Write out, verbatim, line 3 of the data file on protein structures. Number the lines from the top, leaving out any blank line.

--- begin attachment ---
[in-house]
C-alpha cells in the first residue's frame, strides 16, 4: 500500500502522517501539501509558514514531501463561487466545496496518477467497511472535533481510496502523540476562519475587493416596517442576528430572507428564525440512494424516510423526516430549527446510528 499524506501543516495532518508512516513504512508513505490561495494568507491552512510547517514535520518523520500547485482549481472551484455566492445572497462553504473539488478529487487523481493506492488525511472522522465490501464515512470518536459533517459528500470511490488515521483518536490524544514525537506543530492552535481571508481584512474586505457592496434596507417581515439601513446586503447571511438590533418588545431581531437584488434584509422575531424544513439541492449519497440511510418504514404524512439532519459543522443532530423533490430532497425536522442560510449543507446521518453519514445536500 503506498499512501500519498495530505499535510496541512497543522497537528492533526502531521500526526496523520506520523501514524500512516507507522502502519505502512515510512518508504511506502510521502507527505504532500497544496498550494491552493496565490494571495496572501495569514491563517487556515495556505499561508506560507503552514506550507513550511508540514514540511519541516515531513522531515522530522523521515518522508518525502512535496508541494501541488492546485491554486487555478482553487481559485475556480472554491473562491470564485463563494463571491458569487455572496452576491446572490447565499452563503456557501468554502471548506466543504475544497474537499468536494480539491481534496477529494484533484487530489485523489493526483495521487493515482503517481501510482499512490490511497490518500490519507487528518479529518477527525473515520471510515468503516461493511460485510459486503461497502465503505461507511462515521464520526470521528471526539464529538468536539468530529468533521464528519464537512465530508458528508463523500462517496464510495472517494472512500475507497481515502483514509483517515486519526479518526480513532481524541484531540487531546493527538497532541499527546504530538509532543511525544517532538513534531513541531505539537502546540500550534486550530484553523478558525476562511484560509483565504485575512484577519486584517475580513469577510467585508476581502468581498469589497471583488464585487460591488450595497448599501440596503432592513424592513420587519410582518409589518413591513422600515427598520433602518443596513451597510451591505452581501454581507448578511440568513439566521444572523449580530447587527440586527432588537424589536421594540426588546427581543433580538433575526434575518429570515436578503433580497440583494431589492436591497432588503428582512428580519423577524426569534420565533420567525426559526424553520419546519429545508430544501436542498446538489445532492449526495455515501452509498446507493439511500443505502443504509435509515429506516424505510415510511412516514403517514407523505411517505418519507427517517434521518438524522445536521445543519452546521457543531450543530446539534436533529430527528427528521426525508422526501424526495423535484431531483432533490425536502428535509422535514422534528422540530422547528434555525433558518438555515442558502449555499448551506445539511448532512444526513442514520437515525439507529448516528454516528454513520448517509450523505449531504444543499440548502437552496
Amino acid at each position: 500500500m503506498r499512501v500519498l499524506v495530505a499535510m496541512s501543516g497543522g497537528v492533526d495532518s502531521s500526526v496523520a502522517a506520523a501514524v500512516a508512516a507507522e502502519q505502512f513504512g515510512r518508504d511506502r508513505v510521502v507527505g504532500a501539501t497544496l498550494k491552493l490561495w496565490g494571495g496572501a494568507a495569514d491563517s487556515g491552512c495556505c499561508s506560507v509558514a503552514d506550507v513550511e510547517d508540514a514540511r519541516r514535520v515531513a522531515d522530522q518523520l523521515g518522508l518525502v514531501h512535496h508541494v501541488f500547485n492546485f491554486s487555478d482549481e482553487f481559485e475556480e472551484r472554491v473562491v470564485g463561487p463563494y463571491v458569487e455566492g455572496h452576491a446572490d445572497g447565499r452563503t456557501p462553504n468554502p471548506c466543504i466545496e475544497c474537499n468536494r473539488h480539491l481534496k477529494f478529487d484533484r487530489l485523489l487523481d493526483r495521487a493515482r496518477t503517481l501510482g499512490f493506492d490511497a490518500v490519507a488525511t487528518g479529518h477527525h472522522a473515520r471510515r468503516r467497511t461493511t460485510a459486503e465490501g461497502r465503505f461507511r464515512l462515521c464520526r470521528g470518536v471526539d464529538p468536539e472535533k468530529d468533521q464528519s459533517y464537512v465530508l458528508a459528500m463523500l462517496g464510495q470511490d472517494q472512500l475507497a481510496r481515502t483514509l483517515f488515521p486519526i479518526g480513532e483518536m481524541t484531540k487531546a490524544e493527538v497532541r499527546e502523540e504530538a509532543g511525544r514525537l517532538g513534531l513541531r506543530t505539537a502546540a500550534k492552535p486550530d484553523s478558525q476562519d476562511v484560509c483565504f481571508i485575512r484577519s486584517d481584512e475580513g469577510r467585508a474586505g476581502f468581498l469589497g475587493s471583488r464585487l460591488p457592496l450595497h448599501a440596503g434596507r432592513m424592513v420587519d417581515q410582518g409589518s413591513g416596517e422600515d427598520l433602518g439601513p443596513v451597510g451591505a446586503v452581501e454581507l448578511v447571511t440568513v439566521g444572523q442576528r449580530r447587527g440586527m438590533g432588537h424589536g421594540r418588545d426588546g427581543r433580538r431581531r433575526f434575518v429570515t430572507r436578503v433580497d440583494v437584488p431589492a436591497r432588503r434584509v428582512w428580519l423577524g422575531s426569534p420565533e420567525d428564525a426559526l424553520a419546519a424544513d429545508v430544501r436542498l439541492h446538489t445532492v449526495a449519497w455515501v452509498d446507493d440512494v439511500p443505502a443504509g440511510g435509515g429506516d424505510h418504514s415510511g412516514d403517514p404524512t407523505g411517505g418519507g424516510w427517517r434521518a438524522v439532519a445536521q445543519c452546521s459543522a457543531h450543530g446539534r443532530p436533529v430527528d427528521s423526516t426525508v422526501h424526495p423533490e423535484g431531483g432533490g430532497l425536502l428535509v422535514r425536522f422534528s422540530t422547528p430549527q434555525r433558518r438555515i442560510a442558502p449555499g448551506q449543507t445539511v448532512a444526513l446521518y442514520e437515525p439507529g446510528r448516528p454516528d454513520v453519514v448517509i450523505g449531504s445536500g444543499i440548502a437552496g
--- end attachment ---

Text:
Amino acid at each position: 500500500m503506498r499512501v500519498l499524506v495530505a499535510m496541512s501543516g497543522g497537528v492533526d495532518s502531521s500526526v496523520a502522517a506520523a501514524v500512516a508512516a507507522e502502519q505502512f513504512g515510512r518508504d511506502r508513505v510521502v507527505g504532500a501539501t497544496l498550494k491552493l490561495w496565490g494571495g496572501a494568507a495569514d491563517s487556515g491552512c495556505c499561508s506560507v509558514a503552514d506550507v513550511e510547517d508540514a514540511r519541516r514535520v515531513a522531515d522530522q518523520l523521515g518522508l518525502v514531501h512535496h508541494v501541488f500547485n492546485f491554486s487555478d482549481e482553487f481559485e475556480e472551484r472554491v473562491v470564485g463561487p463563494y463571491v458569487e455566492g455572496h452576491a446572490d445572497g447565499r452563503t456557501p462553504n468554502p471548506c466543504i466545496e475544497c474537499n468536494r473539488h480539491l481534496k477529494f478529487d484533484r487530489l485523489l487523481d493526483r495521487a493515482r496518477t503517481l501510482g499512490f493506492d490511497a490518500v490519507a488525511t487528518g479529518h477527525h472522522a473515520r471510515r468503516r467497511t461493511t460485510a459486503e465490501g461497502r465503505f461507511r464515512l462515521c464520526r470521528g470518536v471526539d464529538p468536539e472535533k468530529d468533521q464528519s459533517y464537512v465530508l458528508a459528500m463523500l462517496g464510495q470511490d472517494q472512500l475507497a481510496r481515502t483514509l483517515f488515521p486519526i479518526g480513532e483518536m481524541t484531540k487531546a490524544e493527538v497532541r499527546e502523540e504530538a509532543g511525544r514525537l517532538g513534531l513541531r506543530t505539537a502546540a500550534k492552535p486550530d484553523s478558525q476562519d476562511v484560509c483565504f481571508i485575512r484577519s486584517d481584512e475580513g469577510r467585508a474586505g476581502f468581498l469589497g475587493s471583488r464585487l460591488p457592496l450595497h448599501a440596503g434596507r432592513m424592513v420587519d417581515q410582518g409589518s413591513g416596517e422600515d427598520l433602518g439601513p443596513v451597510g451591505a446586503v452581501e454581507l448578511v447571511t440568513v439566521g444572523q442576528r449580530r447587527g440586527m438590533g432588537h424589536g421594540r418588545d426588546g427581543r433580538r431581531r433575526f434575518v429570515t430572507r436578503v433580497d440583494v437584488p431589492a436591497r432588503r434584509v428582512w428580519l423577524g422575531s426569534p420565533e420567525d428564525a426559526l424553520a419546519a424544513d429545508v430544501r436542498l439541492h446538489t445532492v449526495a449519497w455515501v452509498d446507493d440512494v439511500p443505502a443504509g440511510g435509515g429506516d424505510h418504514s415510511g412516514d403517514p404524512t407523505g411517505g418519507g424516510w427517517r434521518a438524522v439532519a445536521q445543519c452546521s459543522a457543531h450543530g446539534r443532530p436533529v430527528d427528521s423526516t426525508v422526501h424526495p423533490e423535484g431531483g432533490g430532497l425536502l428535509v422535514r425536522f422534528s422540530t422547528p430549527q434555525r433558518r438555515i442560510a442558502p449555499g448551506q449543507t445539511v448532512a444526513l446521518y442514520e437515525p439507529g446510528r448516528p454516528d454513520v453519514v448517509i450523505g449531504s445536500g444543499i440548502a437552496g